Projects for Peace: The Vision of Kathryn W. Davis

"My challenge to you is to bring about a mind-set of preparing for peace, instead of preparing for war."


For much of the past decade, Adam has been on the move in central Africa, following the movements of the Lord’s Resistance Army (LRA) and working to end what he considers “one of the worst humanitarian emergencies in the world.” His weapons of choice are words.

For more than three decades the LRA, led by Joseph Kony, has been perpetrating violence and human rights abuses in northern Uganda, the Democratic Republic of Congo, and the Central African Republic. Common tactics have included the mutilation or murder of innocents and abduction and enslavement of children. The LRA filled their ranks with boys forced to kill or be killed, and girls as young as 10 who were abducted and forced into sexual slavery. More than 30,000 children were abducted by the LRA over the course of their brutal history in the region.

With the LRA weakened, the worst of the terror seems to have passed. Yet abductions are still occurring in central Africa, and even as the LRA leadership structure is being dismantled, former LRA soldiers abducted as children now struggle with the challenge of reintegration. When Adam first began working in central Africa, this reintegration was his focus—but he also helped mitigate violence and encourage more defections. In over a decade of work with the organizations Invisible Children and Bridgeway Foundation, he partnered with local leaders on a wide range of projects designed to undermine the LRA.

Many of the projects were successful. One effort, started by a Congolese priest, established a radio system linking 74 remote communities across three countries, in order to provide early warning of impending LRA attacks. The system contributed to a 90 percent decrease in violence over the course of five years and is still operational today. Adam also helped create the LRA Crisis Tracker, a geospatial mapping platform used to track and alert security forces and humanitarian first responders about LRA activity. Another initiative spread counterpropaganda messages via radio and fliers.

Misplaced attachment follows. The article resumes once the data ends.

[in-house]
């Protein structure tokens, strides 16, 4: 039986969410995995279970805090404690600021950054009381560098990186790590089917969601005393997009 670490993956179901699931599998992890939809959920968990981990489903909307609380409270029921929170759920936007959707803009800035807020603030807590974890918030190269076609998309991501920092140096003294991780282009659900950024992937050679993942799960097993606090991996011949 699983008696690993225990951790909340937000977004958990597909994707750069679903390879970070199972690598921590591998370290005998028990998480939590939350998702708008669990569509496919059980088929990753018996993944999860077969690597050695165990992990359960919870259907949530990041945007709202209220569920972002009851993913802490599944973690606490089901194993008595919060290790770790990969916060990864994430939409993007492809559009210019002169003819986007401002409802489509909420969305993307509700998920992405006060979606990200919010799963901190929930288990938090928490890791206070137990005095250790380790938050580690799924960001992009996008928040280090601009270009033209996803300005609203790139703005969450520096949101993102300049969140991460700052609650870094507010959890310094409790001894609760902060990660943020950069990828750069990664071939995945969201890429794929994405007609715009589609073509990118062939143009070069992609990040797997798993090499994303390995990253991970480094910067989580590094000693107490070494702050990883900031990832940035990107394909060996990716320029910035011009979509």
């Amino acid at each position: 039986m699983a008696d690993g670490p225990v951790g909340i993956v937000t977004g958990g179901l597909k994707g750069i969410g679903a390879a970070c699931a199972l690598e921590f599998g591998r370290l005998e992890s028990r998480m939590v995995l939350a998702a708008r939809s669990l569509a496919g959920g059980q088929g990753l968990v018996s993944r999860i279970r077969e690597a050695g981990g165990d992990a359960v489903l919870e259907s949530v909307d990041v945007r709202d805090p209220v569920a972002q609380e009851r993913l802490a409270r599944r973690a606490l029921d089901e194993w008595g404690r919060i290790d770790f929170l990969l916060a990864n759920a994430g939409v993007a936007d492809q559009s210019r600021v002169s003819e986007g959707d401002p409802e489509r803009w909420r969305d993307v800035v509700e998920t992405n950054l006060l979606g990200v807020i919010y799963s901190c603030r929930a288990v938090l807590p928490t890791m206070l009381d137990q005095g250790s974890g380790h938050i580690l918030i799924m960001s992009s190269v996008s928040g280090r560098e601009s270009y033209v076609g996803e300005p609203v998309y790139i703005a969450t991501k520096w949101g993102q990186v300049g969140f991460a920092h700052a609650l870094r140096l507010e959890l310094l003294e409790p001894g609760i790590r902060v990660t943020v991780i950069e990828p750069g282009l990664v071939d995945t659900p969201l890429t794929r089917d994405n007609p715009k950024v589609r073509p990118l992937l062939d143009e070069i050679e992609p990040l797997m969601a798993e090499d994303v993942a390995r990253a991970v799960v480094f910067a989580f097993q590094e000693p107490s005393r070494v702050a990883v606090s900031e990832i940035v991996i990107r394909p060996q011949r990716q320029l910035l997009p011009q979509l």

One particularly effective technique to encourage defection of LRA members was flying a helicopter over known LRA areas while blasting “come home” messages through aerial loudspeakers. Adam and his partners on the ground often recorded these messages—delivered by former soldiers or their family members—and took them by helicopter over the LRA’s area of operation, pushing play on the recorder over and over as the miles of triplecanopy forest rolled by below. All of these initiatives helped boost defections to unprecedented levels, with over 700 men, women, and children coming out from the LRA over a five-year period.

Bridgeway Foundation is focused on mitigating armed conflict in the Democratic Republic of the Congo, and Adam intends to use lessons learned from the LRA mission in this new context. Words are still his weapons—only this time, in a new language. “We will work with community leaders who are building campaigns of peace,” he says. “And French will empower me to build the lasting relationships necessary to see results.”